Shielding health workers
UQ researchers have helped to develop a quick and easy way to mass-produce face shields for health workers battling COVID-19 in the world's poorest countries.
During the COVID-19 crisis, provision of Personal Protective Equipment (PPE) has become a major global challenge, prompting companies, universities and hobbyists to manufacture masks and visors that can help protect their local health workers. Now, UQ civil engineering researchers from the Folded Structures Lab who specialise in origami-style ‘curved-crease structures’ have teamed up with the University of Cambridge to develop a simple and effective solution to address this shortfall at a larger scale.
The team's design, known as the 'HappyShield', is a reusable face shield that transforms a single clear, semi-rigid plastic sheet into a face shield in just two folds.
With the addition of a strap, the shield conforms to the wearer’s head, and provides an effective barrier from splashes and sprays of infected bodily fluids.
Crucially, unlike existing face shield designs, the production of HappyShields can be adapted to the tools at hand.
Requiring nothing more than a pair of scissors, a ruler and a ballpoint pen, a face shield can be made by a DIY volunteer at home, or industrial methods can be used, utilising die-cutting machines that could produce as many as 50,000 face shields each day.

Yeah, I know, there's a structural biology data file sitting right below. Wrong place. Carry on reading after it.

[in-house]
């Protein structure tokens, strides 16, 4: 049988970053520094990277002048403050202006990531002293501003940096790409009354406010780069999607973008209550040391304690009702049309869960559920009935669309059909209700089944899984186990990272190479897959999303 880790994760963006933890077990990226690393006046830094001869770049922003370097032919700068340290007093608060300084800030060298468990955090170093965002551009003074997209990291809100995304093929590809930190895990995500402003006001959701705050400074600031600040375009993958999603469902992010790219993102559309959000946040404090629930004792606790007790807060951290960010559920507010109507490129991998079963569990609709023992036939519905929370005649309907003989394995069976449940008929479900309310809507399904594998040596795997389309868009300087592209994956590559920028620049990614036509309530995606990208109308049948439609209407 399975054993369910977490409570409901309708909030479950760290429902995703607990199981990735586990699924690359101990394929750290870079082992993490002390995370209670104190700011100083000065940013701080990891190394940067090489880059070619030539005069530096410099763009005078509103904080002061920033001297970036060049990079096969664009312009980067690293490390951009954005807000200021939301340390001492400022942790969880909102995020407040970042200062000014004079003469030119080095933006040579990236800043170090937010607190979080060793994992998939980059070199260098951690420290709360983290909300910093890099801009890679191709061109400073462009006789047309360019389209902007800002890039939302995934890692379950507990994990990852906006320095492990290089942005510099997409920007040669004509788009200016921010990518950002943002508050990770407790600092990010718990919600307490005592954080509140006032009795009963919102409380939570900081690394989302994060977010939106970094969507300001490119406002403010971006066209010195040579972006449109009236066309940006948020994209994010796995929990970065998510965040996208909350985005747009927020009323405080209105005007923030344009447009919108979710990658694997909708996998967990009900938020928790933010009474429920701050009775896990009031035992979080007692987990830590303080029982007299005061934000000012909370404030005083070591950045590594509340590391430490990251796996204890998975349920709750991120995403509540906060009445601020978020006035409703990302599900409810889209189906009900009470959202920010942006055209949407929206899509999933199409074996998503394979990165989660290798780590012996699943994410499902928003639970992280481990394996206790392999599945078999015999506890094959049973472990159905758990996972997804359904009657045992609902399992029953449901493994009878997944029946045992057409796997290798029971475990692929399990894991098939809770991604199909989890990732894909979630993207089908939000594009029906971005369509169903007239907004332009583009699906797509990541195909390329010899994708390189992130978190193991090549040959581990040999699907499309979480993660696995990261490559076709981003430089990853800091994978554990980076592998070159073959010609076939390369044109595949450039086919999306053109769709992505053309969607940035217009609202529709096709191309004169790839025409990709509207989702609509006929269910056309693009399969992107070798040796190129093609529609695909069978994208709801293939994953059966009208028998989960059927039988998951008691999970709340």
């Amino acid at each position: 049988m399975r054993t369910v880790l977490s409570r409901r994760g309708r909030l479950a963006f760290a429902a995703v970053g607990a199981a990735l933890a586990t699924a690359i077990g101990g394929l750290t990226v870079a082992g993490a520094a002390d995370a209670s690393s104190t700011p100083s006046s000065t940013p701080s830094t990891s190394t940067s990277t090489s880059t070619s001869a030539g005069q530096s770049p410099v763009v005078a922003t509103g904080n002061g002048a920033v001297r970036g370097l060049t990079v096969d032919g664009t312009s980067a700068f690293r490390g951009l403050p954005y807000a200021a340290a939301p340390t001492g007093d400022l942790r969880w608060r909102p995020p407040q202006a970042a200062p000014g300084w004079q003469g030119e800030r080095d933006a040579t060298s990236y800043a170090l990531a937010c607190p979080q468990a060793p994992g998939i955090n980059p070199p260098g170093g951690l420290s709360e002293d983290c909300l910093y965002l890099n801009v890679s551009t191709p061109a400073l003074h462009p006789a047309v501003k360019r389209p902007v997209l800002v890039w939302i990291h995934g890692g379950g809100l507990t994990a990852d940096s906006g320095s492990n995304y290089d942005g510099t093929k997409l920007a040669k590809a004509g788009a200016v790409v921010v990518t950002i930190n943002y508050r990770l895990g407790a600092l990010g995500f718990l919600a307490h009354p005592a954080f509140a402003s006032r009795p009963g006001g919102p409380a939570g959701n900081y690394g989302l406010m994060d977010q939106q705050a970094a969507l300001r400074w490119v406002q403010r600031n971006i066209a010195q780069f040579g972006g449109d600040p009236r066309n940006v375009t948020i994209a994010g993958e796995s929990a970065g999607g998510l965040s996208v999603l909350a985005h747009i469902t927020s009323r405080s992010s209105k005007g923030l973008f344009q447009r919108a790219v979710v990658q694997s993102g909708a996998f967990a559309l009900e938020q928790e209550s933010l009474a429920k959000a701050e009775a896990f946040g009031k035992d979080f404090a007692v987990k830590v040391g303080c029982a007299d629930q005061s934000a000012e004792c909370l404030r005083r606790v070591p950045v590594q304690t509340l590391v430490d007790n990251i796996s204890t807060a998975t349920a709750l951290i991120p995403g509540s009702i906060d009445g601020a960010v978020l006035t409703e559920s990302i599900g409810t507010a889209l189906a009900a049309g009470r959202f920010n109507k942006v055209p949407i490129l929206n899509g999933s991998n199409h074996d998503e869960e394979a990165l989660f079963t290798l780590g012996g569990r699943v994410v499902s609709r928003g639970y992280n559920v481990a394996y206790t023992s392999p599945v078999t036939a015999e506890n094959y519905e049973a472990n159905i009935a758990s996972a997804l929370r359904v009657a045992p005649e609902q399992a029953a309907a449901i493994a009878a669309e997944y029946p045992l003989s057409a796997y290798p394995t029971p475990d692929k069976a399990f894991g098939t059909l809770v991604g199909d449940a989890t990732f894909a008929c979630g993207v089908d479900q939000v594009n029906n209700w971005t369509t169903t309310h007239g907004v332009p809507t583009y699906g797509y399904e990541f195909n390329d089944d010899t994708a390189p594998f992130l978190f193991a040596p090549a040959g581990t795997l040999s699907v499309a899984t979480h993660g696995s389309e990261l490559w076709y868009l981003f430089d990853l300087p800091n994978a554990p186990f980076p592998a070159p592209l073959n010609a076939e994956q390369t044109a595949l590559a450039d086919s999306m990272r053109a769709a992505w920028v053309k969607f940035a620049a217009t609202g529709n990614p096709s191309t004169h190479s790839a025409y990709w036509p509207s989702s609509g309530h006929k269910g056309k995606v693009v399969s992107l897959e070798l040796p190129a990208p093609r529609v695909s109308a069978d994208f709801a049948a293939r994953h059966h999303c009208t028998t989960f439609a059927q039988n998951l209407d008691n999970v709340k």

The design also features removable straps, which allows the clear plastic shield to be easily disinfected for reuse over multiple shifts.
Origami engineering is a rapidly growing research field that involves the adaption of geometric sheet patterns to invent and improve folded structures and devices.
Dr Jeff (Ting-Uei) Lee, a research assistant within UQ's Folded Structures Lab, says HappyShield's design is based on curved-crease origami – a hybrid of sheet folding and bending that produces complex 3D surfaces that impart surface curvature.
"The HappyShield was designed using our new geometric description of curved-crease origami, with consideration of sheet elastic bending behaviours in Rhino-Grasshopper parametric CAD software," Dr Lee explains.
"This allows users to pre-define the exact folded shape for a specific form and target volume with only five defined parameters.
"This means the HappyShield shape can be easily adjusted to maximise comfort."
The shield has been tested, with positive results, by ICU doctors at Addenbrooke’s Hospital in Cambridge, and has received CE certification according to UK/EU standards for infection control during the COVID-19 pandemic.
Dr Joe Gattas, who leads the team at UQ's Folded Structures Lab, says he envisions the design being adopted around the world, using the raw materials that are locally available.
"We are working with a number of local partners to explore manufacturing and certification options for Australia, so please get in touch if you are interested in helping us progress.”
Instructions for how to make the face shield are available on the HappyShield website, and are currently being translated into ten languages.
Learn more about UQ’s COVID-19 research.